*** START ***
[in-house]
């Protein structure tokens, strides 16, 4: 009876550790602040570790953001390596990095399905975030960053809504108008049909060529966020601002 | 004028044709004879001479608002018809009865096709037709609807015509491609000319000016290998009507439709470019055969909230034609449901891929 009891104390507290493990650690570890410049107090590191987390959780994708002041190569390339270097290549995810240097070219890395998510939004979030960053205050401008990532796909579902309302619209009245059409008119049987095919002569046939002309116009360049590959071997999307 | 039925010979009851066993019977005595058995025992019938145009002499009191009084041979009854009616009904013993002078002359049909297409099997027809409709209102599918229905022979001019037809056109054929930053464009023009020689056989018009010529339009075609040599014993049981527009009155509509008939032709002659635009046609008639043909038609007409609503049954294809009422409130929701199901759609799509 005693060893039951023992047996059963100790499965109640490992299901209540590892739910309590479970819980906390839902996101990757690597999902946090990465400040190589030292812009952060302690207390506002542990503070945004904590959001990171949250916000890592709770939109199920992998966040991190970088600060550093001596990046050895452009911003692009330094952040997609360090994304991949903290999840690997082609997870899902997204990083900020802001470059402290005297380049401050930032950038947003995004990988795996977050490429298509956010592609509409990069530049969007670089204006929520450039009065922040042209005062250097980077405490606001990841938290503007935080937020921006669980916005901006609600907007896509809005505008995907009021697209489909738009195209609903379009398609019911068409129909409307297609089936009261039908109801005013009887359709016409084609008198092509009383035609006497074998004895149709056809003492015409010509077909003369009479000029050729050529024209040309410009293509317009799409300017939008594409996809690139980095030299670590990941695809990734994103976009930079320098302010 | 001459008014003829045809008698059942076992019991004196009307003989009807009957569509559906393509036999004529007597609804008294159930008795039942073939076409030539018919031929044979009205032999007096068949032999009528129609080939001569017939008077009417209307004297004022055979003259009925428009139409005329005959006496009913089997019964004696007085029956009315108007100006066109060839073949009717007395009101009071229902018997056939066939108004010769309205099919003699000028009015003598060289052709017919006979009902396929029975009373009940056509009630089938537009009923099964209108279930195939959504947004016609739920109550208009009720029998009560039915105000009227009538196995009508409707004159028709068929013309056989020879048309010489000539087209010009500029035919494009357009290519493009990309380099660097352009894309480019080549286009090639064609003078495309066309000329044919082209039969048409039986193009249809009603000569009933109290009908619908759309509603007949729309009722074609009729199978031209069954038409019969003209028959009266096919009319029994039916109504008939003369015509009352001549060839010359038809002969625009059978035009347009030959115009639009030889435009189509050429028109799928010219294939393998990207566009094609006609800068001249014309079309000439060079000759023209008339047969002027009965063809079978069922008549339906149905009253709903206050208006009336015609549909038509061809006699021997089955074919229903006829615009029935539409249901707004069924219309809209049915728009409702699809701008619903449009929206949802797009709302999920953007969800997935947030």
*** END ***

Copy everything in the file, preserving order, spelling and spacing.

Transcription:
[in-house]
């Protein structure tokens, strides 16, 4: 009876550790602040570790953001390596990095399905975030960053809504108008049909060529966020601002 | 004028044709004879001479608002018809009865096709037709609807015509491609000319000016290998009507439709470019055969909230034609449901891929 009891104390507290493990650690570890410049107090590191987390959780994708002041190569390339270097290549995810240097070219890395998510939004979030960053205050401008990532796909579902309302619209009245059409008119049987095919002569046939002309116009360049590959071997999307 | 039925010979009851066993019977005595058995025992019938145009002499009191009084041979009854009616009904013993002078002359049909297409099997027809409709209102599918229905022979001019037809056109054929930053464009023009020689056989018009010529339009075609040599014993049981527009009155509509008939032709002659635009046609008639043909038609007409609503049954294809009422409130929701199901759609799509 005693060893039951023992047996059963100790499965109640490992299901209540590892739910309590479970819980906390839902996101990757690597999902946090990465400040190589030292812009952060302690207390506002542990503070945004904590959001990171949250916000890592709770939109199920992998966040991190970088600060550093001596990046050895452009911003692009330094952040997609360090994304991949903290999840690997082609997870899902997204990083900020802001470059402290005297380049401050930032950038947003995004990988795996977050490429298509956010592609509409990069530049969007670089204006929520450039009065922040042209005062250097980077405490606001990841938290503007935080937020921006669980916005901006609600907007896509809005505008995907009021697209489909738009195209609903379009398609019911068409129909409307297609089936009261039908109801005013009887359709016409084609008198092509009383035609006497074998004895149709056809003492015409010509077909003369009479000029050729050529024209040309410009293509317009799409300017939008594409996809690139980095030299670590990941695809990734994103976009930079320098302010 | 001459008014003829045809008698059942076992019991004196009307003989009807009957569509559906393509036999004529007597609804008294159930008795039942073939076409030539018919031929044979009205032999007096068949032999009528129609080939001569017939008077009417209307004297004022055979003259009925428009139409005329005959006496009913089997019964004696007085029956009315108007100006066109060839073949009717007395009101009071229902018997056939066939108004010769309205099919003699000028009015003598060289052709017919006979009902396929029975009373009940056509009630089938537009009923099964209108279930195939959504947004016609739920109550208009009720029998009560039915105000009227009538196995009508409707004159028709068929013309056989020879048309010489000539087209010009500029035919494009357009290519493009990309380099660097352009894309480019080549286009090639064609003078495309066309000329044919082209039969048409039986193009249809009603000569009933109290009908619908759309509603007949729309009722074609009729199978031209069954038409019969003209028959009266096919009319029994039916109504008939003369015509009352001549060839010359038809002969625009059978035009347009030959115009639009030889435009189509050429028109799928010219294939393998990207566009094609006609800068001249014309079309000439060079000759023209008339047969002027009965063809079978069922008549339906149905009253709903206050208006009336015609549909038509061809006699021997089955074919229903006829615009029935539409249901707004069924219309809209049915728009409702699809701008619903449009929206949802797009709302999920953007969800997935947030």